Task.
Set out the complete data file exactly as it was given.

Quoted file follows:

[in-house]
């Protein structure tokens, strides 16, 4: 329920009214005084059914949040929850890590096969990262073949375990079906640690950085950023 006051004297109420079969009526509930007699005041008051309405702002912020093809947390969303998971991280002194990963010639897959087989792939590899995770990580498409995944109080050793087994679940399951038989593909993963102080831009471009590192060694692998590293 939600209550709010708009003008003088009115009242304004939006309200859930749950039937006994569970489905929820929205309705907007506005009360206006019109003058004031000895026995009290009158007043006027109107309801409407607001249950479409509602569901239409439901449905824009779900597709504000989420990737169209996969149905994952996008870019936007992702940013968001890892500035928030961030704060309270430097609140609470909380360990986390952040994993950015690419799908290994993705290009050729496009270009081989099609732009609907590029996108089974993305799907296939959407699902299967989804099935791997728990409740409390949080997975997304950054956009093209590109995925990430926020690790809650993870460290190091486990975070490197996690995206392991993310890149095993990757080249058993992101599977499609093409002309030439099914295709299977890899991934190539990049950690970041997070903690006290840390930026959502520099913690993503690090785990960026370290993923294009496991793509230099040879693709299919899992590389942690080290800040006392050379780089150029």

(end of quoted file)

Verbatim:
[in-house]
């Protein structure tokens, strides 16, 4: 329920009214005084059914949040929850890590096969990262073949375990079906640690950085950023 006051004297109420079969009526509930007699005041008051309405702002912020093809947390969303998971991280002194990963010639897959087989792939590899995770990580498409995944109080050793087994679940399951038989593909993963102080831009471009590192060694692998590293 939600209550709010708009003008003088009115009242304004939006309200859930749950039937006994569970489905929820929205309705907007506005009360206006019109003058004031000895026995009290009158007043006027109107309801409407607001249950479409509602569901239409439901449905824009779900597709504000989420990737169209996969149905994952996008870019936007992702940013968001890892500035928030961030704060309270430097609140609470909380360990986390952040994993950015690419799908290994993705290009050729496009270009081989099609732009609907590029996108089974993305799907296939959407699902299967989804099935791997728990409740409390949080997975997304950054956009093209590109995925990430926020690790809650993870460290190091486990975070490197996690995206392991993310890149095993990757080249058993992101599977499609093409002309030439099914295709299977890899991934190539990049950690970041997070903690006290840390930026959502520099913690993503690090785990960026370290993923294009496991793509230099040879693709299919899992590389942690080290800040006392050379780089150029």